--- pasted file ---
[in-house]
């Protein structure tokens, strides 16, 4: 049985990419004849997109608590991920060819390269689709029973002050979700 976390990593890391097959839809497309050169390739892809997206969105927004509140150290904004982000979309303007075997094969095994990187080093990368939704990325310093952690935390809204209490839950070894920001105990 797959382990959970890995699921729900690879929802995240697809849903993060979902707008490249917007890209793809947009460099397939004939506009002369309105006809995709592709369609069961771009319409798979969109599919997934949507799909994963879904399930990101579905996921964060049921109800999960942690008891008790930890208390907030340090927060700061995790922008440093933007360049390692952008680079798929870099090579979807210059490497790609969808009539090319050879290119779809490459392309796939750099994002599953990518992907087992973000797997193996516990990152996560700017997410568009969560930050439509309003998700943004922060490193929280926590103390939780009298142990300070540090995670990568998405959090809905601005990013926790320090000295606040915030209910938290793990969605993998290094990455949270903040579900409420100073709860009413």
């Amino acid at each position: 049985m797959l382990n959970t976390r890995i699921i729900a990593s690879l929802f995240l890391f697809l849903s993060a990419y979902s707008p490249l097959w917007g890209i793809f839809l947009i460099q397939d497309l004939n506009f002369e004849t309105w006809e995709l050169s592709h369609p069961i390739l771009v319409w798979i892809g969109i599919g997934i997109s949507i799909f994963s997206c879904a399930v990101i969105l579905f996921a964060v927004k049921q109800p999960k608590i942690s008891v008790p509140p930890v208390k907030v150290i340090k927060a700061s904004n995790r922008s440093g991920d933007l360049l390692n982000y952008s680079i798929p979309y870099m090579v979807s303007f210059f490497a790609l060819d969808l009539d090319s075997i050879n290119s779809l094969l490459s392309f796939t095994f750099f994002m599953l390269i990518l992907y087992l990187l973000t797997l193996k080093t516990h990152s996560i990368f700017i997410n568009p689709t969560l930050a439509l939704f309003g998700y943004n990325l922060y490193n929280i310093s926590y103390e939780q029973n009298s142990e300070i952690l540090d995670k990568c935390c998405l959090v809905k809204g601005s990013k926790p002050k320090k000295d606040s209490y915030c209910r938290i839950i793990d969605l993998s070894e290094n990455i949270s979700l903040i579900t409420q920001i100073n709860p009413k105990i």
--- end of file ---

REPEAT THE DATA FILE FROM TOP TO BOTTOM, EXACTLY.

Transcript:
[in-house]
């Protein structure tokens, strides 16, 4: 049985990419004849997109608590991920060819390269689709029973002050979700 976390990593890391097959839809497309050169390739892809997206969105927004509140150290904004982000979309303007075997094969095994990187080093990368939704990325310093952690935390809204209490839950070894920001105990 797959382990959970890995699921729900690879929802995240697809849903993060979902707008490249917007890209793809947009460099397939004939506009002369309105006809995709592709369609069961771009319409798979969109599919997934949507799909994963879904399930990101579905996921964060049921109800999960942690008891008790930890208390907030340090927060700061995790922008440093933007360049390692952008680079798929870099090579979807210059490497790609969808009539090319050879290119779809490459392309796939750099994002599953990518992907087992973000797997193996516990990152996560700017997410568009969560930050439509309003998700943004922060490193929280926590103390939780009298142990300070540090995670990568998405959090809905601005990013926790320090000295606040915030209910938290793990969605993998290094990455949270903040579900409420100073709860009413």
């Amino acid at each position: 049985m797959l382990n959970t976390r890995i699921i729900a990593s690879l929802f995240l890391f697809l849903s993060a990419y979902s707008p490249l097959w917007g890209i793809f839809l947009i460099q397939d497309l004939n506009f002369e004849t309105w006809e995709l050169s592709h369609p069961i390739l771009v319409w798979i892809g969109i599919g997934i997109s949507i799909f994963s997206c879904a399930v990101i969105l579905f996921a964060v927004k049921q109800p999960k608590i942690s008891v008790p509140p930890v208390k907030v150290i340090k927060a700061s904004n995790r922008s440093g991920d933007l360049l390692n982000y952008s680079i798929p979309y870099m090579v979807s303007f210059f490497a790609l060819d969808l009539d090319s075997i050879n290119s779809l094969l490459s392309f796939t095994f750099f994002m599953l390269i990518l992907y087992l990187l973000t797997l193996k080093t516990h990152s996560i990368f700017i997410n568009p689709t969560l930050a439509l939704f309003g998700y943004n990325l922060y490193n929280i310093s926590y103390e939780q029973n009298s142990e300070i952690l540090d995670k990568c935390c998405l959090v809905k809204g601005s990013k926790p002050k320090k000295d606040s209490y915030c209910r938290i839950i793990d969605l993998s070894e290094n990455i949270s979700l903040i579900t409420q920001i100073n709860p009413k105990i």